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War

I still remember...
I can't hear the word war without losing my hands, my legs, my eyes, without decomposing into pieces

 

Azarin A. Sadegh
March 27, 2007
iranian.com

Every time I hear the word War I remember a closet.

I am always afraid of darkness. As if there is always someone in there waiting for me, someone who looks like myself.

It was a long time ago, the end of the summer of 1980, and I was 20 years old. It was right after Iranian Islamic Revolution. The time when the government closed all universities for cultural cleansing purposes. This meant that people like me, people who weren't like them, could never go back to university.

My life as a mathematics student was on hold. Feeling almost like a hostage, I was wondered what was going to happen next, until the day I heard on radio that Iraq had invaded Iranian borders and war had started. The radio announcers also said that all borders were closed. Nobody could leave Iran.

I still remember the first night of the war. Everyone was supposed to go to their basement, if they had one, or to the public shelter, though these weren't yet built. They also advised people to take a shovel with them, in the case they were trapped under the ruins.

I chose to stay in my room.

Police and Islamic Pasdars guarding the streets would screamed threats to shoot at any windows with lights on. Everyone rushed to stores to buy foil papers to cover their windows. I chose not to because I wanted the light to come in. I loved the dawn.

This is how I ended up in the small closet of my room. This is when the period I call my „closet period‰ started.
That first night electricity was cut, and the whole city of Tehran was in pure darkness. I curled into fetus position so that I could fit in the full, messy, deep, dark space of the closet. I sat on the cold floor reading a big, heavy philosophy book about a parallel world where there was no war. I had a flashlight and some candles in case I ran out of batteries. I had a notebook, too; I loved to write back then.

The air of the closet felt heavy, and my clothes scratchy against my face and heavy on my shoulders. The smell of old shoes and dust reminded me of something dying. I stared at the words in the book without understanding their meaning. Over and over I would read the same paragraph, the same line, the same word, staring at the space between lines, dreaming about an imaginary world where bombs didn't exist.

I missed an ordinary world.

But I knew if I opened my closet door, I would find only darkness.

The frightening sound of the sirens announced the arrival of the Iraqi MIGs.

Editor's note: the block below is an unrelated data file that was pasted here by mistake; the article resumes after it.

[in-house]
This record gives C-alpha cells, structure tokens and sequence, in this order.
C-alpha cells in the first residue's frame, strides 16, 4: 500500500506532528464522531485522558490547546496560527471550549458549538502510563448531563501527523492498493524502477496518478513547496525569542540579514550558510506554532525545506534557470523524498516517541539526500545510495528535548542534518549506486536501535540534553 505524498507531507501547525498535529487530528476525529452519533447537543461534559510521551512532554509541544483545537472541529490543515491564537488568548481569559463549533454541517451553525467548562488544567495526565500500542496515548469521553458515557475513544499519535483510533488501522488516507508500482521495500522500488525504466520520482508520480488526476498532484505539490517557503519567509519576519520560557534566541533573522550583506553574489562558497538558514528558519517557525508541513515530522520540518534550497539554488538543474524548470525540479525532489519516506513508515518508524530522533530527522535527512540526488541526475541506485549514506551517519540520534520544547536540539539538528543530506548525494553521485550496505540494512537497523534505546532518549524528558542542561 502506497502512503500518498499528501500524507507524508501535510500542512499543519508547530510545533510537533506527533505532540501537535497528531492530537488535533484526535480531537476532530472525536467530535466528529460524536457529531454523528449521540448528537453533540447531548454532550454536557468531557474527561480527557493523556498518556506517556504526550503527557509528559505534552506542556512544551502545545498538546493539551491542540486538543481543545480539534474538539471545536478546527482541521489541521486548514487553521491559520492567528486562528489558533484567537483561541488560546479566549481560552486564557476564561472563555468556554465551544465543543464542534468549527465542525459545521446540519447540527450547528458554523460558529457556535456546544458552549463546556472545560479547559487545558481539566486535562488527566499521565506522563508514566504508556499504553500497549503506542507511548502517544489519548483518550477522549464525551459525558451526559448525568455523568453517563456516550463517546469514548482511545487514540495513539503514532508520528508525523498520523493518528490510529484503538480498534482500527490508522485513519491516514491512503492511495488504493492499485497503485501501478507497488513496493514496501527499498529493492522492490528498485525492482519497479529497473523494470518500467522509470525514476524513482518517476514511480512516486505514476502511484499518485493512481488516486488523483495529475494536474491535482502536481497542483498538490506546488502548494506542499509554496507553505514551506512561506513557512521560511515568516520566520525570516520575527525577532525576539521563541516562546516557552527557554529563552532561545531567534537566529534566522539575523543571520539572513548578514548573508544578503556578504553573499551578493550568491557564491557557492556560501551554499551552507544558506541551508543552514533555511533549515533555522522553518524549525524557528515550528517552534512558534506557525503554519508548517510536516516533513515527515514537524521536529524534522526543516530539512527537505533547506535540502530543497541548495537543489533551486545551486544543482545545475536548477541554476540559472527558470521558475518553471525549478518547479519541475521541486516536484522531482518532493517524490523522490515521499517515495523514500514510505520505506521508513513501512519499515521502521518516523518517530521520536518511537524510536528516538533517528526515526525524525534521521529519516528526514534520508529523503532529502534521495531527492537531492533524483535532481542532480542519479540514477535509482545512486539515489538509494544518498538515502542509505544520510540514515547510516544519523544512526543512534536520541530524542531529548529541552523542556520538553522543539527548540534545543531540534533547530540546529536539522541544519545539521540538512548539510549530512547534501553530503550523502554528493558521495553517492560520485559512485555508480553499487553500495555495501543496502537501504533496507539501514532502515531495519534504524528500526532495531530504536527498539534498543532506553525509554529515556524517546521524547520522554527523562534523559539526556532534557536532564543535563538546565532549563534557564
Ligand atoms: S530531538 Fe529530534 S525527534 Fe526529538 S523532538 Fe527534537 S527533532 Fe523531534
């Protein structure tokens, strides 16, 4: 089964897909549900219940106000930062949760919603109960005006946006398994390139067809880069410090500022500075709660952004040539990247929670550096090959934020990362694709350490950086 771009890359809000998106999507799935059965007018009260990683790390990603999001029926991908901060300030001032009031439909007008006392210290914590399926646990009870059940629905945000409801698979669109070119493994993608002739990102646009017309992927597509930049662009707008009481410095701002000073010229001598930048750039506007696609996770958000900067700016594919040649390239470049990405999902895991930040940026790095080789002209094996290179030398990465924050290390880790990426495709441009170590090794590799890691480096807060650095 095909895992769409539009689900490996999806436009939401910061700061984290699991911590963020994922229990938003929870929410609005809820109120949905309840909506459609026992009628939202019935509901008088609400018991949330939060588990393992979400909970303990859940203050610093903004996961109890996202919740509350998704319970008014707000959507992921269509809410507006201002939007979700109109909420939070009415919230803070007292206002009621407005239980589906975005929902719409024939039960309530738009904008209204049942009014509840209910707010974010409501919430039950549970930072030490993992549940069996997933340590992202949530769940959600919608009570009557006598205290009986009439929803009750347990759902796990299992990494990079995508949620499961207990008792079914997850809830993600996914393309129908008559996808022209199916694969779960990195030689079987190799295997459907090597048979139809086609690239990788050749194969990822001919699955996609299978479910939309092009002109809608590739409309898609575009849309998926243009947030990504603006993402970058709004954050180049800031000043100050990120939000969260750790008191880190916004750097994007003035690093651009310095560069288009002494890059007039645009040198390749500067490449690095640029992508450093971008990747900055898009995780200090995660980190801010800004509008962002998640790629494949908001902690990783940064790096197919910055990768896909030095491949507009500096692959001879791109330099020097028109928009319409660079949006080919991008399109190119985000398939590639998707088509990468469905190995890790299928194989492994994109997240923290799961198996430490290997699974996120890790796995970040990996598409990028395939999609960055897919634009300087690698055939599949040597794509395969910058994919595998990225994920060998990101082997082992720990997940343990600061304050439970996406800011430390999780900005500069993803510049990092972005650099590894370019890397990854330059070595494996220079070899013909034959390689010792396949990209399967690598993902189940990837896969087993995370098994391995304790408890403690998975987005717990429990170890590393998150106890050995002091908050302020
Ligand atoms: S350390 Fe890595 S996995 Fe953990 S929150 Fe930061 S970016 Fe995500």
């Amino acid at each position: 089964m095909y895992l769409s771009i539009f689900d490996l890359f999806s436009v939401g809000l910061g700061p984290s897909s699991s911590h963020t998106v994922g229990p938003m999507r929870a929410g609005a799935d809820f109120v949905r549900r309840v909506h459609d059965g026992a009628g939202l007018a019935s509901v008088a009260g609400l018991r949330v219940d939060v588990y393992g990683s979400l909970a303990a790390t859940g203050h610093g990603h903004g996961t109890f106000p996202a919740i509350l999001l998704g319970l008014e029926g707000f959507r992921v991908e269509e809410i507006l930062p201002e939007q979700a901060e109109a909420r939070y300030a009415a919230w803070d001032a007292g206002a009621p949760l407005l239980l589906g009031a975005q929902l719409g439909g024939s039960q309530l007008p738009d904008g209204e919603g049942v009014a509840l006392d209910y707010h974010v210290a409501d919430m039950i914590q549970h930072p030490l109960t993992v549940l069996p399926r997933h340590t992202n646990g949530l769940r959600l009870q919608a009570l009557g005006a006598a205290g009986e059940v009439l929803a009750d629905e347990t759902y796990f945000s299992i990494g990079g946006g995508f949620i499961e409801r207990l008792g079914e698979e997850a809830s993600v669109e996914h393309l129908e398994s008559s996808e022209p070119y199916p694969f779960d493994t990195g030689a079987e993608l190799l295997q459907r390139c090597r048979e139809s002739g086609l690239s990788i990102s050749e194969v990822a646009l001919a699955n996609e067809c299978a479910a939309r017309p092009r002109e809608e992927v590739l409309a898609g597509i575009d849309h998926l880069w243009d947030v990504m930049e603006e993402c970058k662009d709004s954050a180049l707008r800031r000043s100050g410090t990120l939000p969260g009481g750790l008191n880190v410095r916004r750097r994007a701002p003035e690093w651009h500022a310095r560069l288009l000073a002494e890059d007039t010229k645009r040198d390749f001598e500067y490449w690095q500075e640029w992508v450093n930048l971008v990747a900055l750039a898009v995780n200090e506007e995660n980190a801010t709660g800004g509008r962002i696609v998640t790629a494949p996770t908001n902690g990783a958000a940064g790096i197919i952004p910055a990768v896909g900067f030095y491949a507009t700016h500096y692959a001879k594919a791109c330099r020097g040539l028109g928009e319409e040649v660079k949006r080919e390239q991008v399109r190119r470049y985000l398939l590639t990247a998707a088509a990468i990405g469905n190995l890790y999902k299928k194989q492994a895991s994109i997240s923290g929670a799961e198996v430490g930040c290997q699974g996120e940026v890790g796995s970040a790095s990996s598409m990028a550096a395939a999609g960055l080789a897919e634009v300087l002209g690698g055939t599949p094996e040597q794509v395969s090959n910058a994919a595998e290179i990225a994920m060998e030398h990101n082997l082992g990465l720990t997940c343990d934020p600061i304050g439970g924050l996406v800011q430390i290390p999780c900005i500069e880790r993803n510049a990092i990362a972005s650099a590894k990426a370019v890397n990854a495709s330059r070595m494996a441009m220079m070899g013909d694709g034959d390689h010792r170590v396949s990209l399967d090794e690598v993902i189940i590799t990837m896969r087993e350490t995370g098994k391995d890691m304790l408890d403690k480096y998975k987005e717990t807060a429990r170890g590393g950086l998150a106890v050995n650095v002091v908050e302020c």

I still remember...

I stopped reading, turned off the flashlight, trying to catch a sound, letting my closet go with the flow of the world.

I could hear the sound of melting candles, the fall of invisible spiders, the walk of creepy insects hidden somewhere in the darkness, the sound of dust dancing in the air, imitating raindrops, the sound of hungry mosquitoes, the strange noise of a possibly paralyzed man dragging himself to hide under imaginary autumn leaves, the sound of the growth of the not-yet-seen flowers on a faraway island, the sound of the betraying moon, shining cold on a fall day, the echo of the passage of the history in reverse gear, the sound of unborn children in the womb bonding with grieving women, the whizzing noise of gas touching naked skin, the sound of a lullaby moving enchained hands, the sound of stones thrown by innocents, the prayers of despair of non-believers to non-existing gods, the sound of the monsters, scared, gasping, hiding with me in the closet.

I could hear the void of the world wrapping my closet and carrying it to the farthest corners of its deep solitude, whirling around a godless world that mad, angry messengers, drowning in their sorrow, had refused to resurrect, where heaven no longer existed.

I still remember choking, suffocating in the small space of the closet, but still somehow feeling as if it were expanding, stretching its walls to end of the universe, immense, reaching to the point where parallel worlds finally would cross each other, meet, contradicting all definitions.

I still remember that night, after sirens announced the end of the Iraqi raid. I left the closet and stood at my window. I opened the curtains and looked at the city sleeping. I opened the window and let the cold breeze touch my face. I waited as if in a dream. And then, I didn't know the time, but far away, out on the horizon, I vaguely recognized a kind of invisible shadow; looking almost like a sunrise it was shining, brightening the dark city.

At that moment my closet, my room, became the center of the world, the place where I was born, the place I first opened my eyes, and the place I never left, almost.

Three years after that night I left Iran.

Now I am afraid of darkness because I always know somewhere, someone is afraid and hiding in an obscure closet, deep, under bombs, between two worlds, still believing in something, still hoping for the compassion of the world, still waiting.

Now I can't hear the word war without losing my hands, my legs, my eyes, without decomposing into pieces, as if I am nobody other than this desperate, strange creature, who looks like anyone else.  

As if the waiting has stopped, the silence is broken and the closet is dispersing into space. As if time has no more meaning and the cruelty of the world, finally, has triumphed. Comment

This essay was first posted on  www.MadAsHellClub.net.

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